The glittering prizes, and the return of a Polished Gem: Stephanie Conn

Here we are with the first guest poet of 2019, and I’m hunting for a hook. Which turns out to be the business of the hopefulness at the start of any new year. I suppose for a lot of us who write poetry it’s the firm intention to write better this year, to send out all those poems we’ve been sitting on and humming and hawing about, and, if you’re like me, checking out the plethora of competitions that seem to come swarming around now. You might be lighting a candle for the ones you sent in for the National (which is the poetry equivalent of the Lottery double roll-over; spare a thought for Kim Moore lying on her sofa…she notes in her latest blog post that she has 9,500 poems to read through before sending in her choices for the long-list). Or you may, like me, be checking out Poets and Players or the Kent and Sussex, or Prole or York Mix……the list stretches out like Macbeth’s line of taunting kings. As regular readers know, I’m a sucker for competitions. I like the tingle. And I’ve been lucky, but it’s worth recording one illusion I was under at one time. I thought if I won a big competition, the world of poetry would beat a path to my door. It doesn’t. Basically, if you want to make a mark (which significantly, I haven’t) you have to keep on writing and working and submitting and begging for readings, and networking like crazy. The company you keep is important, but no-one owes you a living. You get the days of euphoria, and then it’s back to earth.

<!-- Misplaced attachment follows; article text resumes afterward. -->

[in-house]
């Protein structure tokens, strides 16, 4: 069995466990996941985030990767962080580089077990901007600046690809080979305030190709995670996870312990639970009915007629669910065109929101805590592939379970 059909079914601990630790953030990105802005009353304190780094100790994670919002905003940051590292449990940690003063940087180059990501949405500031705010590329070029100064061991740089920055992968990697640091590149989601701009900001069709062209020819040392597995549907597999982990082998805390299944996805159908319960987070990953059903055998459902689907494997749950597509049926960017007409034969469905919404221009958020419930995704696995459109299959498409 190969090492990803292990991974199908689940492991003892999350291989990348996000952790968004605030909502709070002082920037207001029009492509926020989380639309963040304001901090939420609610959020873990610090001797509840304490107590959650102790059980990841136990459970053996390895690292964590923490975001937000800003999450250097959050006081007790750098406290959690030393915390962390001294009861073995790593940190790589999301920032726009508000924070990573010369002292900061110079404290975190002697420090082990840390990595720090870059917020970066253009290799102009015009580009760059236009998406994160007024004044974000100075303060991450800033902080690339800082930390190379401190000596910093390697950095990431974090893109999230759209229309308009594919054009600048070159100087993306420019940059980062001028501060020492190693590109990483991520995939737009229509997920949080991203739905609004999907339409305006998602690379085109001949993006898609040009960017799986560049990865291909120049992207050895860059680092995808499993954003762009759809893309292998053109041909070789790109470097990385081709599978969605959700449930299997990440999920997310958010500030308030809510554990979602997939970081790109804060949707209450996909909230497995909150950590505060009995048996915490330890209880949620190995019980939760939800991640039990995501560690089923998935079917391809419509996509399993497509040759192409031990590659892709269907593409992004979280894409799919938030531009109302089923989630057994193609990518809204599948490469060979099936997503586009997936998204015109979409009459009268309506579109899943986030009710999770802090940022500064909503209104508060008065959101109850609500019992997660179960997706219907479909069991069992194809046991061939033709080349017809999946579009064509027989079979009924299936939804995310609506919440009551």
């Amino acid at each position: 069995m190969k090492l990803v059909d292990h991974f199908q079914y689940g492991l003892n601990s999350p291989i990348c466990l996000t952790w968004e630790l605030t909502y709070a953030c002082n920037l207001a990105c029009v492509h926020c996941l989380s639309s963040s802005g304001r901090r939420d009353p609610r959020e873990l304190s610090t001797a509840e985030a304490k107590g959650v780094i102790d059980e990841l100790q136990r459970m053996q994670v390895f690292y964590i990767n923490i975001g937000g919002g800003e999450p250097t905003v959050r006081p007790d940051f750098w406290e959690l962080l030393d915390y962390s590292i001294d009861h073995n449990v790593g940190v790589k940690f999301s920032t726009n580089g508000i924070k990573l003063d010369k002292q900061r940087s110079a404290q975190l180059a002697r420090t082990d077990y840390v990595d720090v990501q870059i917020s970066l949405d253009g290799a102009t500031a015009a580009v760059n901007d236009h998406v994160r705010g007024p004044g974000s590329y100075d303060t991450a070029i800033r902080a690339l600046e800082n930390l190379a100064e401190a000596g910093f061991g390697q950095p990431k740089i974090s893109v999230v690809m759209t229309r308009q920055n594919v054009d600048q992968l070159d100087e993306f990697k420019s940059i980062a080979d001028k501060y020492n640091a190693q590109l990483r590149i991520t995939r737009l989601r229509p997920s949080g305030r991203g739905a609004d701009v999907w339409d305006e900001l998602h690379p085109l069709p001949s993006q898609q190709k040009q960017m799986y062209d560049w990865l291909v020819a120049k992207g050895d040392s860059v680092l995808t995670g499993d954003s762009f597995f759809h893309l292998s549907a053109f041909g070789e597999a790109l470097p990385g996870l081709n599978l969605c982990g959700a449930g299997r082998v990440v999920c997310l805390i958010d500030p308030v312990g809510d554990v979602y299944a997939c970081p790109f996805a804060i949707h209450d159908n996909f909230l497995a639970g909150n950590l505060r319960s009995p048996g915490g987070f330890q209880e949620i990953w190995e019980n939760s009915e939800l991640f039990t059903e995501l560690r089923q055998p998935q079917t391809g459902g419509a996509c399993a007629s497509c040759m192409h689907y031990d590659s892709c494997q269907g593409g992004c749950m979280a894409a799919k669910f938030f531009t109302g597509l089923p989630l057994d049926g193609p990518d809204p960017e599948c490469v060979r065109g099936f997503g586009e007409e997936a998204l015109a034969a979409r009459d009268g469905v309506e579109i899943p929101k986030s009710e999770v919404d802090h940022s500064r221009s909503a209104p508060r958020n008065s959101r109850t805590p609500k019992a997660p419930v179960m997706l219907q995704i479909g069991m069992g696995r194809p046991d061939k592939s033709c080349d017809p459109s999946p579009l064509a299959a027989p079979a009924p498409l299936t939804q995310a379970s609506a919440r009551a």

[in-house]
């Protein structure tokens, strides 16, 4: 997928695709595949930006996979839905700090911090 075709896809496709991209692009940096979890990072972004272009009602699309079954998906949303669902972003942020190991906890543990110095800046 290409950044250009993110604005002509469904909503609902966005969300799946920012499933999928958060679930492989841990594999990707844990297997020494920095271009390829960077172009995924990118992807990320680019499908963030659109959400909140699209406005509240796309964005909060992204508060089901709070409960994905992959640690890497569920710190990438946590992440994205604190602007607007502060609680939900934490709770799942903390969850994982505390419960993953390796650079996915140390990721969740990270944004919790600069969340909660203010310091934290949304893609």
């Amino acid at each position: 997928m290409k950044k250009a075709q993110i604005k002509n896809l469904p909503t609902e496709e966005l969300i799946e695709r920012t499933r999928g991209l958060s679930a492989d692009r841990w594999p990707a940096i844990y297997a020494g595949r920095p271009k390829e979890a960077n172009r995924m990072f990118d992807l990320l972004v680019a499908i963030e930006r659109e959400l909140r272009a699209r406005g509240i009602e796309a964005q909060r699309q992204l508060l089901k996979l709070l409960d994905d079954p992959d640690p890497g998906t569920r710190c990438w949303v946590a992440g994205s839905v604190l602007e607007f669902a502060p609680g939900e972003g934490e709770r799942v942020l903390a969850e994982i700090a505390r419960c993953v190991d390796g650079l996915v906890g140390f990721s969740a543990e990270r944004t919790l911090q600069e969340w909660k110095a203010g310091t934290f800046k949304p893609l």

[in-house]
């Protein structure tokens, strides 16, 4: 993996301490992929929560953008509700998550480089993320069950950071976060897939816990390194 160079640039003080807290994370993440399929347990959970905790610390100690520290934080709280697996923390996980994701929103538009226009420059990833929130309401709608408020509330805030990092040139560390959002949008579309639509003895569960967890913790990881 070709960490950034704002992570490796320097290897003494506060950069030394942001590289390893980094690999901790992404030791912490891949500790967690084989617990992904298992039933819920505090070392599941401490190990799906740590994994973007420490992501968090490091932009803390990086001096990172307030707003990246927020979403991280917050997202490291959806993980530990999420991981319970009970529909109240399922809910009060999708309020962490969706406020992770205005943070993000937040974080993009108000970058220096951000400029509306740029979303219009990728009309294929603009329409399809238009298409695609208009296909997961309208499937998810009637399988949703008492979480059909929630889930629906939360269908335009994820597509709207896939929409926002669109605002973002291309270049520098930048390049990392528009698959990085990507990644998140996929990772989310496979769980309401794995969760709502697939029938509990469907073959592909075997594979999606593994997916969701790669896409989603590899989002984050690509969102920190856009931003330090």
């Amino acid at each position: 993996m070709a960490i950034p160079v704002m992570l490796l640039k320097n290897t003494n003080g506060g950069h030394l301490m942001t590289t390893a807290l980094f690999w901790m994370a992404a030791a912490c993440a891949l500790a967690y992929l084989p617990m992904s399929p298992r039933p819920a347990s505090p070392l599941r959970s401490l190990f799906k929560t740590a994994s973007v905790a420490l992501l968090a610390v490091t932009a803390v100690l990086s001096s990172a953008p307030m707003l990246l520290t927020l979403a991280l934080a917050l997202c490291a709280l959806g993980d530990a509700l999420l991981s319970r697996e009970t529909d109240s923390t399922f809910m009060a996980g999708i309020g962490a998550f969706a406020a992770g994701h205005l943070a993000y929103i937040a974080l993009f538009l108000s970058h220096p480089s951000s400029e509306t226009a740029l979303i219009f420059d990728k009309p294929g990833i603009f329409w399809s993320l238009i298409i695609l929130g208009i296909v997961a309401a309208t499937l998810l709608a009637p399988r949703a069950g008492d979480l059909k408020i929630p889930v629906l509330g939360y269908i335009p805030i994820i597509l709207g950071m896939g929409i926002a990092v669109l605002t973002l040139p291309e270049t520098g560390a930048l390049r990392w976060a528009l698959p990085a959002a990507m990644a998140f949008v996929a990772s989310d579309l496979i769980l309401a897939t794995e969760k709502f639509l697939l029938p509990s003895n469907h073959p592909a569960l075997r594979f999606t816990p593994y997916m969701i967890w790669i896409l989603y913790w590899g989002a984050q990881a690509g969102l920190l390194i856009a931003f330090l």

On the other hand, if I’d never entered and won a competition I’d never have met today’s guest who was a joint winner in 2016 of the Poetry Business Pamphlet Competition. And if I hadn’t, my life would have been the poorer. And after the most contrived hook/intro in the history of the cobweb, let’s welcome Stephanie Conn.

Stephanie launched her debut collection, ‘The Woman on the Other Side’ with Doire Press in March 2016 and, having been selected by Billy Collins as one of the winners of the Poetry Business Pamphlet Competition, three months later she launched her pamphlet, ‘Copeland’s Daughter’.

Between 2010 and 2013, she completed a part-time MA in Creative Writing under the tuition of Ciaran Carson, Medbh McGuckian, Leontia Flynn and Sinead Morrissey.

During this period, her poems were being published more regularly and in 2012, she was shortlisted for the Patrick Kavanagh Award and highly commended in the Doire Press Poetry Chapbook and Mslexia Poetry Pamphlet competitions. The following year she was selected for Poetry Ireland’s Introductions Series.

Diagnosed with Fibromyalgia, she says she felt stripped of her identity. There were so many things she could no longer do but she could still write and now had the chance to commit fully to it.

She began to arrange a full manuscript, submitted ‘The Woman on the Other Side’ to Doire Press and was thrilled when they accepted the collection. In 2015, as well as being highly commended in the Gregory O’Donoghue Poetry Competition and coming third in the Dromineer Poetry Competition, she won the Yeovil Poetry Prize, the Funeral Services NI Poetry Prize and the inaugural Seamus Heaney Award for New Writing.